Earlier in the week with the weather looking more summery I noticed that the Tuis were not visiting the feeders nearly as often. The flaxes are flowering and many other natural food sources are offering them good nourishment.
However the tail end of a tropical storm reached us last evening with humidity and now rain. Quite heavy rain at times and the Tuis are back and in numbers.
It is not as easy to look glamorous and well groomed today.
This season has seen a profusion of flowering amongst our native trees and plants. The cabbage trees were luxuriant, the kowhais dripped their gold, the Pohutukawas are prolific and the various flaxes are producing bounteous nectar and pollen.
One variety of flax that is found in several gardens near my home has glowed with “ Christmassy” reds and oranges. The flowers remind me of traditional Christmas candles that appeared on Christmas cards when I was a child and a Northern Hemisphere Christmas was the predominant visual theme. I always wondered how candles could be lit and be safe on a tree indoors….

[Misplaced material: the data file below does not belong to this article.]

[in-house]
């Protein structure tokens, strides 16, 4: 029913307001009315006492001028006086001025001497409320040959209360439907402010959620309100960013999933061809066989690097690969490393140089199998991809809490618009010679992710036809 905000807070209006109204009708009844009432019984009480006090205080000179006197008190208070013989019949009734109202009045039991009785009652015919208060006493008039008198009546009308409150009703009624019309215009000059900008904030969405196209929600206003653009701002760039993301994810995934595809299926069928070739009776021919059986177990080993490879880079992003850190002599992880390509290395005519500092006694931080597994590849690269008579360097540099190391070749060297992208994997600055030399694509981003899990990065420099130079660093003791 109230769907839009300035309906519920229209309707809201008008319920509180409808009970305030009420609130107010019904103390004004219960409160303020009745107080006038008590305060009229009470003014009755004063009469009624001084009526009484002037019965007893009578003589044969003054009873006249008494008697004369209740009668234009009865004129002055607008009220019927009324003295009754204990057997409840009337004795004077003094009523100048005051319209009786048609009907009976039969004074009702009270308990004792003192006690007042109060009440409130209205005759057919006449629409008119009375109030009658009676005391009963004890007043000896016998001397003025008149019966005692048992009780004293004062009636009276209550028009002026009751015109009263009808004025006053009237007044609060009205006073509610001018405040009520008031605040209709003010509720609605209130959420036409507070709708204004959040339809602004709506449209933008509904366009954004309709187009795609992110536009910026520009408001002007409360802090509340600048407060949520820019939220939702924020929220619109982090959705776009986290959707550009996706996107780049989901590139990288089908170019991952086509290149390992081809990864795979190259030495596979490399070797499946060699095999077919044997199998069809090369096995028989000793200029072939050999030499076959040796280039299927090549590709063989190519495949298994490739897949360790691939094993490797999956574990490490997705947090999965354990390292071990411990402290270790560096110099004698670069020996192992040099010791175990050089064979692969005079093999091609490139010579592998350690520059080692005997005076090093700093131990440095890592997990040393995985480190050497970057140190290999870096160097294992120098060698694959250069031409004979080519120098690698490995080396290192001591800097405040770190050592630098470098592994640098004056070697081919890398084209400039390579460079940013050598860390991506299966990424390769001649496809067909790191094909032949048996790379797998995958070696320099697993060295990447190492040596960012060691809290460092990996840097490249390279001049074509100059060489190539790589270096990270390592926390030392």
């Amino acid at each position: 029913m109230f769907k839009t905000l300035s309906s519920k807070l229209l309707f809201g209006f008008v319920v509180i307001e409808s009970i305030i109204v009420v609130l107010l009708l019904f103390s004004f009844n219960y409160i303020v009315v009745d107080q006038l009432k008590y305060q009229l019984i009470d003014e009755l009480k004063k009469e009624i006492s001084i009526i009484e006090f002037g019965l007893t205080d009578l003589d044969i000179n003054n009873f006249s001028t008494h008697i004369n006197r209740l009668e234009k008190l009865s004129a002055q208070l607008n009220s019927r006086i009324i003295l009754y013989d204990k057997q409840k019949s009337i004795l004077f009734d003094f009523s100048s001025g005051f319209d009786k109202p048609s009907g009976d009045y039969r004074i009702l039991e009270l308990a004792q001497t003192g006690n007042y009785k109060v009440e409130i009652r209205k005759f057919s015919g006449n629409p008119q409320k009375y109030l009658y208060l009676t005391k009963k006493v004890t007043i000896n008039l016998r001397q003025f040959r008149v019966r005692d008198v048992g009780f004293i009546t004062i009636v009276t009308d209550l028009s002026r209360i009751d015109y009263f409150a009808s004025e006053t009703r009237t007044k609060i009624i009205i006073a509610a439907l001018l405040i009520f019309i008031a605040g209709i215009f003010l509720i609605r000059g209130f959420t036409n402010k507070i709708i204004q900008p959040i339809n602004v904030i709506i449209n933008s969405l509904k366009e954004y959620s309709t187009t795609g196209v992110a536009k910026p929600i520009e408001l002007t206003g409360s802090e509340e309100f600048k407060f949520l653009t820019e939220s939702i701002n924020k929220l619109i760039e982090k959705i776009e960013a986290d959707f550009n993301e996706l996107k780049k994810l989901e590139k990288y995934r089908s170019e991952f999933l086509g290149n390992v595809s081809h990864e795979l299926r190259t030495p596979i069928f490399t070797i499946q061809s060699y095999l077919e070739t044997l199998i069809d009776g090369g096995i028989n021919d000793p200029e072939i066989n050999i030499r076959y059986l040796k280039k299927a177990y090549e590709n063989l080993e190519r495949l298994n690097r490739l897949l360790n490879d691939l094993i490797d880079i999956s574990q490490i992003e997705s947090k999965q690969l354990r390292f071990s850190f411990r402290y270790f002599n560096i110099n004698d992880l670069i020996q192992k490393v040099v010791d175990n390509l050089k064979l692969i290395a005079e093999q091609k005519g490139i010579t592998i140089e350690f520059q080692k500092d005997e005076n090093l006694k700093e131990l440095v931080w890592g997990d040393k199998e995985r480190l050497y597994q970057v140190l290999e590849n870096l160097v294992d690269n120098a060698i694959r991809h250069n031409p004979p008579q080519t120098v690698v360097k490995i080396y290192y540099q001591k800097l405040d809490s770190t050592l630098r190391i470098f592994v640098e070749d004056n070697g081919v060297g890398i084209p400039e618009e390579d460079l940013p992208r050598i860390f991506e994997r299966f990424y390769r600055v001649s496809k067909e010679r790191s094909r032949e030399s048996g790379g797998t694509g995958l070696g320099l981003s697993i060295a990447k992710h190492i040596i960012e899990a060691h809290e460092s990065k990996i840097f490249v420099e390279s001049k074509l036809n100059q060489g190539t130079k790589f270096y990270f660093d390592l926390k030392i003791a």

It is no wonder that the Tuis, who adore and feast on flax flower nectar are appearing at the sugar water feeder with pollen coating their heads when you look at this macro photo of a flax flower. The shape of each part of the flower is the perfect curve for the nectar feeding birds beaks.
It is heavy with pollen and only one of a myriad of such flowers on each stalk.
Christmas candles…… perhaps not but a Christmas feast for the birds.
A fellow blogger at Seasonal Inspiration has been asked by a small child to make a flax Christmas tree this year.
It got me thinking about what might be in my garden and natural environment that could be incorporated on a flax Christmas tree. Flaxes are currently flowering and the yellow or red toning flowers that contain nectar to feed the native birds resemble small candles that I have seen in pictures of traditional Northern Hemisphere Christmas trees.
I would love to include the Christmassy looking Feijoa flowers and any Pohutukawa flowers that had begun to bloom ( Pohutukawa are known as New Zealand’s native/traditional Christmas tree, although they often flower around my area after Christmas Day)
Today I spotted the green seed pods of the Kowhai tree and I figure they currently resemble the strings of pretty coloured beads that often adorn Christmas trees.